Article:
His answer came back biting: “Could you at least let me get to the bus stop first.”

This is why I walk to work ~ sigh.

How to capture a personality in a portrait

July 3, 2009

The two portraits below are of the same subject. The first uses setting, composition, and lighting to convey the subject’s personality. She is a quirky artistic type with hippie, as opposed to hipster, sensibilities and a great, snarky sense of humor. Photography is an excellent medium for portraiture because the subject can be directly involved in communicating how she/he sees herself/himself to the world. However, as in personality testing, this can also be a limitation. Honesty can easily become clouded by preconception.

The second portrait is a drawing of the same subject dancing. It was executed quickly, solely from memory. Both she and I were startled by the resulting resemblance. “Creepy,” she called it. And yes, the attitude and posture was eerily spot on. It’s a big risk to allow yourself to be seen through someone else’s eyes, and the results may surprise you, creepy or not. I invite you to try this exercise with someone you know. In our age of careful personal branding, there is an urgent need for the honesty of a pen, some colouring pencils, and a personal connection only art can prove.

Sometimes a picture can say a thousand words...

Sometimes a picture can say a thousand words…

...and sometimes a drawing can say a million more

…and sometimes a drawing can say so many more

Soap operas and sweet potatoes in the produce aisle

July 2, 2009

I was in the grocery store the other day, when I happened to overhear an age old human drama play out over the sweet potatoes. One of the two men stocking the vegetables flagged down a passing produce manager to ask her advice on a logistical problem – I’m assuming she was higher up the food chain since she was wearing a classy full-length Safeway smock instead of lowly green apron.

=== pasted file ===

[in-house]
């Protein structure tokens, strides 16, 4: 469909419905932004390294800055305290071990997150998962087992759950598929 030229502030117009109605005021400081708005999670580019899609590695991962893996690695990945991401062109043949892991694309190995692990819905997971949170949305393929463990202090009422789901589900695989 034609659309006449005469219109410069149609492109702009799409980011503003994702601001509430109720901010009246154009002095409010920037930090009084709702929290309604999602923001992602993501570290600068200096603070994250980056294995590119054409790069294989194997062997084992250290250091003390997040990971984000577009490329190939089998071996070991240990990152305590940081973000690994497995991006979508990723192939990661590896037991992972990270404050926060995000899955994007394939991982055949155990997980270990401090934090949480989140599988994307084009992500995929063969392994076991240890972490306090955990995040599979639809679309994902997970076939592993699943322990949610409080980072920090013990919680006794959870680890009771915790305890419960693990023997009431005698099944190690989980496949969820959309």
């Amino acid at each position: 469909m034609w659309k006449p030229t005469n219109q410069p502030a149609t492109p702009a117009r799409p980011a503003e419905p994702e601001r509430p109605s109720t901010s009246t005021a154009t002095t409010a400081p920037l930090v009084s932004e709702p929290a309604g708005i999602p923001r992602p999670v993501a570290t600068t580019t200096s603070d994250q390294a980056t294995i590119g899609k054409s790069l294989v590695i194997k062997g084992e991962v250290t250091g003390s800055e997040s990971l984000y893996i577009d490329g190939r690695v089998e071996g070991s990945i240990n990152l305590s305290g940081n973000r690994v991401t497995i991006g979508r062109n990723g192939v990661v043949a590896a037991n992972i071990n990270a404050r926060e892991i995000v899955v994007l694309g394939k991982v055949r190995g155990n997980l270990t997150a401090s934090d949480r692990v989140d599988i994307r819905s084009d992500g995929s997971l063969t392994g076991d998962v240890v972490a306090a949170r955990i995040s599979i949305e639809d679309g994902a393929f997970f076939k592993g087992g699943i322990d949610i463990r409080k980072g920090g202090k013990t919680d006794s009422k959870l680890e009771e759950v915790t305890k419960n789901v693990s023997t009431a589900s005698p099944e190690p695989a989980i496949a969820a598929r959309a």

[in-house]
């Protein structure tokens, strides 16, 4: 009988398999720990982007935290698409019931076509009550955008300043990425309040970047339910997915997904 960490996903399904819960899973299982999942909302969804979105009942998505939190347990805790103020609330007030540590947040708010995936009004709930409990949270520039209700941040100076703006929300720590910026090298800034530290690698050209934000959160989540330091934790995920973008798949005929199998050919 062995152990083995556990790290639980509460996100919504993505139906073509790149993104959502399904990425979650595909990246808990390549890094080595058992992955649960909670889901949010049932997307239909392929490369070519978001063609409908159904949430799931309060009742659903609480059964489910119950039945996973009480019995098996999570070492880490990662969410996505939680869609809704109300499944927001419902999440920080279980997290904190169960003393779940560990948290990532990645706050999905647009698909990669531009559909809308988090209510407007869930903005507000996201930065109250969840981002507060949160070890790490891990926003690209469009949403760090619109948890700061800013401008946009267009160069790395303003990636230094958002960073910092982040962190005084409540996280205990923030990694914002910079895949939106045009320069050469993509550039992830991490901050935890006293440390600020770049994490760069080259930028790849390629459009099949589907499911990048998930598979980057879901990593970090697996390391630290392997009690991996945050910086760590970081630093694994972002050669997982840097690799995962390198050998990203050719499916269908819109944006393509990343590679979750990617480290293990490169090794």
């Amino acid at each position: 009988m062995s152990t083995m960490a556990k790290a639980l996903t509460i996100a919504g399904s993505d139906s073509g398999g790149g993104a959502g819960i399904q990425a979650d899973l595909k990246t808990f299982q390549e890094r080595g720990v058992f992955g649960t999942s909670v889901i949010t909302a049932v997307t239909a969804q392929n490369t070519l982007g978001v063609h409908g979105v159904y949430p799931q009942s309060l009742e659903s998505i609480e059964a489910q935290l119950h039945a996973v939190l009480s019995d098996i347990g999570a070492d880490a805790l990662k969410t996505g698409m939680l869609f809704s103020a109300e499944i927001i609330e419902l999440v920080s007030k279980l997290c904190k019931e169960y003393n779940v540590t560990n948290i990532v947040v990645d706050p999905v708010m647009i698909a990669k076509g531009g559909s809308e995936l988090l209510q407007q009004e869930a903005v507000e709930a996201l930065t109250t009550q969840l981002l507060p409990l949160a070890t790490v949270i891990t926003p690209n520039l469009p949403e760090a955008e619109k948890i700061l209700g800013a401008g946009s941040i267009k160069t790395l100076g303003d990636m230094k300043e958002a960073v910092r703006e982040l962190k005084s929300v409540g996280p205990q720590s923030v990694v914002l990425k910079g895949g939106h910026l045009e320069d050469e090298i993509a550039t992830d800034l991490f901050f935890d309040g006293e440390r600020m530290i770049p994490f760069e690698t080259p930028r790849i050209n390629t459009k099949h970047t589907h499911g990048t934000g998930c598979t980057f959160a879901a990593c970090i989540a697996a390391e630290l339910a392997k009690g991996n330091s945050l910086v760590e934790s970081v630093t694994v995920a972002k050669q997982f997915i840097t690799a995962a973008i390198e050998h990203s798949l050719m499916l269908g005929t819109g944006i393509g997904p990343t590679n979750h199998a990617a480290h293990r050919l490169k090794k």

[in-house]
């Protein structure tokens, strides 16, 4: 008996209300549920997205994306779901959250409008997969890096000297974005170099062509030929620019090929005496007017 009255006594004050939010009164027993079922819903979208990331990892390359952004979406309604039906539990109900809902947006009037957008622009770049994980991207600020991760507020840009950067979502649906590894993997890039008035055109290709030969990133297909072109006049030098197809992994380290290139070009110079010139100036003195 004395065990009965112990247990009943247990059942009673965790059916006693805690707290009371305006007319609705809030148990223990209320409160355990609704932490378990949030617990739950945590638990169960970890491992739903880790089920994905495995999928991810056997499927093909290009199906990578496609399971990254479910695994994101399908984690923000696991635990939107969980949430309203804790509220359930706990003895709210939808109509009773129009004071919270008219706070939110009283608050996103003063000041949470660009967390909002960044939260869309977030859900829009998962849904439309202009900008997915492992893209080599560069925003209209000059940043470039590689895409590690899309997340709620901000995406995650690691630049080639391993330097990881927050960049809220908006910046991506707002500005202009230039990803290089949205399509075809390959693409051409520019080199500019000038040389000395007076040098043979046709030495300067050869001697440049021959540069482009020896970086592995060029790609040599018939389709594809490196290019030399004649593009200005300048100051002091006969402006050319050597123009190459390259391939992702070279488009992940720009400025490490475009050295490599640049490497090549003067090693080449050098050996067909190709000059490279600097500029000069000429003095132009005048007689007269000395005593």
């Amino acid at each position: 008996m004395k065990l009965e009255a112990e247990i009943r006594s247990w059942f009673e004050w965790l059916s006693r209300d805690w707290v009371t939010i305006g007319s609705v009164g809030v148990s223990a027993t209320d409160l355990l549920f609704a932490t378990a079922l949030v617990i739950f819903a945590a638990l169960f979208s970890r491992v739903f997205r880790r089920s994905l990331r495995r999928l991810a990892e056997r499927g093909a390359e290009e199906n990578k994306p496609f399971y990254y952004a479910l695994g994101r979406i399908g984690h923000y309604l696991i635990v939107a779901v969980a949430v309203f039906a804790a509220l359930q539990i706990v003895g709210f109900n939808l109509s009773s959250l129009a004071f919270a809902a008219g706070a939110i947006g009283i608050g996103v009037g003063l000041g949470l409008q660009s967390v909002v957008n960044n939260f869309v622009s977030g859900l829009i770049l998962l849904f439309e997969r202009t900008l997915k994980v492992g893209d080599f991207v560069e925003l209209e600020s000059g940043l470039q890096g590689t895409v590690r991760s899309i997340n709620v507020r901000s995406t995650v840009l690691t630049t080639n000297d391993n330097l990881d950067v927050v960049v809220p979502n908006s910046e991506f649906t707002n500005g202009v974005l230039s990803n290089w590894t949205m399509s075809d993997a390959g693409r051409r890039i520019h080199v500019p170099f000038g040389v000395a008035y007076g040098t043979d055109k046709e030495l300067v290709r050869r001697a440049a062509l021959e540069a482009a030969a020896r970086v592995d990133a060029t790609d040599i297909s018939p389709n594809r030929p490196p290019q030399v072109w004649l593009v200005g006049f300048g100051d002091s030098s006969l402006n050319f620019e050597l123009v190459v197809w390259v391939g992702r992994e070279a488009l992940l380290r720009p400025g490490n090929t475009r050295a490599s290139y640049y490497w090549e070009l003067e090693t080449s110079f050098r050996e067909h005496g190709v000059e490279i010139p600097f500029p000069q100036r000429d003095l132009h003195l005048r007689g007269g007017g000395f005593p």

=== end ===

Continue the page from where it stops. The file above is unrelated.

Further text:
Logistics resolved, the three got to chatting about the ol’ days:

“…Now, Harry,” said the older of the two men, “there was one heck of a produce man.” He spoke wistfully, with respect and an obvious, long kindled awe, the way other men speak of Winston Churchill, or Elvis.

“Oh,” cut in the younger man, turning to the woman, whose androgyny was cut only by a tight blond ponytail, “isn’t that your husband?”

Maybe it was my imagination, but I swear her whole body went tense under that smock. She suddenly had somewhere else to be and took off for the swinging doors behind the prepackaged salads.

“My EX husband,” she called back to the men, before disappearing into the bowels of the building.

I felt for her. How hard it must be to live in the shadow of a legend. Any man who can inspire such awe, such reverence, must pay a terrible cost. In choosing greatness, as Harry, and a hundred before him have done, our heroes must leave so many behind. A pickle any way you slice it.

Perfect picture of Canadian diversity for Canada Day

July 1, 2009

Three Canadian families watching three, equally diverse, families of waterfowl in Calgary's Prince's Island Park

Three Canadian families enjoying three, equally diverse, families of waterfowl in Calgary's Prince's Island Park- Happy Canada Day from SavingCymbria!